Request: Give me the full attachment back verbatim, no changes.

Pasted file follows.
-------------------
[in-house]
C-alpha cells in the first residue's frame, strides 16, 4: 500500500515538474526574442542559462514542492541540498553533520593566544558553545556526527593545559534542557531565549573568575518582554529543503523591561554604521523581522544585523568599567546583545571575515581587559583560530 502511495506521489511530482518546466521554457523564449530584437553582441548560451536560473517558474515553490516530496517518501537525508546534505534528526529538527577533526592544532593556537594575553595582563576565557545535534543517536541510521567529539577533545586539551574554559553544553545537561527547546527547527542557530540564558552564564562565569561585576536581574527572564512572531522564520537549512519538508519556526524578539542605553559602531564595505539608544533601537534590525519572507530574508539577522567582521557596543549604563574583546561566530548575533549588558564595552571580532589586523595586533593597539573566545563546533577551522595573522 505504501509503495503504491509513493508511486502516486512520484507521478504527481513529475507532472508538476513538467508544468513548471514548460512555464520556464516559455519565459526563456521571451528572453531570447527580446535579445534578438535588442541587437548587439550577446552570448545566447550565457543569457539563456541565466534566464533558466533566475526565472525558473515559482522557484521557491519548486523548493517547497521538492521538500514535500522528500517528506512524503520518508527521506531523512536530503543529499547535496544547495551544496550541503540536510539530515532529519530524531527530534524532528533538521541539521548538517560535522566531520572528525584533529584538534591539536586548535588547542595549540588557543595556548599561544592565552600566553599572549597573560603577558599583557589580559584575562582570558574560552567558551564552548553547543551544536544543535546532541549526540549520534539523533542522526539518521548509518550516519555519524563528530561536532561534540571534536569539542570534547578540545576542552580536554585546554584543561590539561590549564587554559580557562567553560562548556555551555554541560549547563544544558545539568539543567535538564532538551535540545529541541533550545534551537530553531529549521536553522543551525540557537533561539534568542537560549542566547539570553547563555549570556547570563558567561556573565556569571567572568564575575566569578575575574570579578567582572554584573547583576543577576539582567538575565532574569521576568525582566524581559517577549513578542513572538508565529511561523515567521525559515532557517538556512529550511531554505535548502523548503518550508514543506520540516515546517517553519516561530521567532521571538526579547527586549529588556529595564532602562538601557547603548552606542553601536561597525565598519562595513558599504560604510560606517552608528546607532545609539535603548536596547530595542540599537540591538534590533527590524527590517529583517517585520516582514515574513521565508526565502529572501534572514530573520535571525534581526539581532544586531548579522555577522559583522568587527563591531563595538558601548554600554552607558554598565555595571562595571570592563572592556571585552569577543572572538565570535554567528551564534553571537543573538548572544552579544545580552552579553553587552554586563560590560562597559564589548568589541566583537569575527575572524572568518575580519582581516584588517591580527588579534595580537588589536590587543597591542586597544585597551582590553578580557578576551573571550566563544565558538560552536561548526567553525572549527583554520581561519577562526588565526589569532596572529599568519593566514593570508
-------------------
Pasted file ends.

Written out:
[in-house]
C-alpha cells in the first residue's frame, strides 16, 4: 500500500515538474526574442542559462514542492541540498553533520593566544558553545556526527593545559534542557531565549573568575518582554529543503523591561554604521523581522544585523568599567546583545571575515581587559583560530 502511495506521489511530482518546466521554457523564449530584437553582441548560451536560473517558474515553490516530496517518501537525508546534505534528526529538527577533526592544532593556537594575553595582563576565557545535534543517536541510521567529539577533545586539551574554559553544553545537561527547546527547527542557530540564558552564564562565569561585576536581574527572564512572531522564520537549512519538508519556526524578539542605553559602531564595505539608544533601537534590525519572507530574508539577522567582521557596543549604563574583546561566530548575533549588558564595552571580532589586523595586533593597539573566545563546533577551522595573522 505504501509503495503504491509513493508511486502516486512520484507521478504527481513529475507532472508538476513538467508544468513548471514548460512555464520556464516559455519565459526563456521571451528572453531570447527580446535579445534578438535588442541587437548587439550577446552570448545566447550565457543569457539563456541565466534566464533558466533566475526565472525558473515559482522557484521557491519548486523548493517547497521538492521538500514535500522528500517528506512524503520518508527521506531523512536530503543529499547535496544547495551544496550541503540536510539530515532529519530524531527530534524532528533538521541539521548538517560535522566531520572528525584533529584538534591539536586548535588547542595549540588557543595556548599561544592565552600566553599572549597573560603577558599583557589580559584575562582570558574560552567558551564552548553547543551544536544543535546532541549526540549520534539523533542522526539518521548509518550516519555519524563528530561536532561534540571534536569539542570534547578540545576542552580536554585546554584543561590539561590549564587554559580557562567553560562548556555551555554541560549547563544544558545539568539543567535538564532538551535540545529541541533550545534551537530553531529549521536553522543551525540557537533561539534568542537560549542566547539570553547563555549570556547570563558567561556573565556569571567572568564575575566569578575575574570579578567582572554584573547583576543577576539582567538575565532574569521576568525582566524581559517577549513578542513572538508565529511561523515567521525559515532557517538556512529550511531554505535548502523548503518550508514543506520540516515546517517553519516561530521567532521571538526579547527586549529588556529595564532602562538601557547603548552606542553601536561597525565598519562595513558599504560604510560606517552608528546607532545609539535603548536596547530595542540599537540591538534590533527590524527590517529583517517585520516582514515574513521565508526565502529572501534572514530573520535571525534581526539581532544586531548579522555577522559583522568587527563591531563595538558601548554600554552607558554598565555595571562595571570592563572592556571585552569577543572572538565570535554567528551564534553571537543573538548572544552579544545580552552579553553587552554586563560590560562597559564589548568589541566583537569575527575572524572568518575580519582581516584588517591580527588579534595580537588589536590587543597591542586597544585597551582590553578580557578576551573571550566563544565558538560552536561548526567553525572549527583554520581561519577562526588565526589569532596572529599568519593566514593570508